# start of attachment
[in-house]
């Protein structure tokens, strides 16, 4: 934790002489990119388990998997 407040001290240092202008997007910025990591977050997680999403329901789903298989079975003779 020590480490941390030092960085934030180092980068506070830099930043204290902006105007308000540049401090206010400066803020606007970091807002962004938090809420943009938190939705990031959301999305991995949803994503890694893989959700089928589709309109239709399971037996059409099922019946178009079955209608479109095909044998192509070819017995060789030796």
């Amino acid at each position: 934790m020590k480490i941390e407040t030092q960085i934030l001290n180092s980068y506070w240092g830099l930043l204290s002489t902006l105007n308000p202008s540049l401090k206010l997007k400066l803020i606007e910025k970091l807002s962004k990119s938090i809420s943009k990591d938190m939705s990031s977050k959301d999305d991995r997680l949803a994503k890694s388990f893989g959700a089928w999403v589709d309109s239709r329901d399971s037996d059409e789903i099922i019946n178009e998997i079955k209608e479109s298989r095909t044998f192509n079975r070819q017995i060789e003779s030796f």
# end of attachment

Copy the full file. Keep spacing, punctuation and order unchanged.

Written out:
[in-house]
């Protein structure tokens, strides 16, 4: 934790002489990119388990998997 407040001290240092202008997007910025990591977050997680999403329901789903298989079975003779 020590480490941390030092960085934030180092980068506070830099930043204290902006105007308000540049401090206010400066803020606007970091807002962004938090809420943009938190939705990031959301999305991995949803994503890694893989959700089928589709309109239709399971037996059409099922019946178009079955209608479109095909044998192509070819017995060789030796």
């Amino acid at each position: 934790m020590k480490i941390e407040t030092q960085i934030l001290n180092s980068y506070w240092g830099l930043l204290s002489t902006l105007n308000p202008s540049l401090k206010l997007k400066l803020i606007e910025k970091l807002s962004k990119s938090i809420s943009k990591d938190m939705s990031s977050k959301d999305d991995r997680l949803a994503k890694s388990f893989g959700a089928w999403v589709d309109s239709r329901d399971s037996d059409e789903i099922i019946n178009e998997i079955k209608e479109s298989r095909t044998f192509n079975r070819q017995i060789e003779s030796f």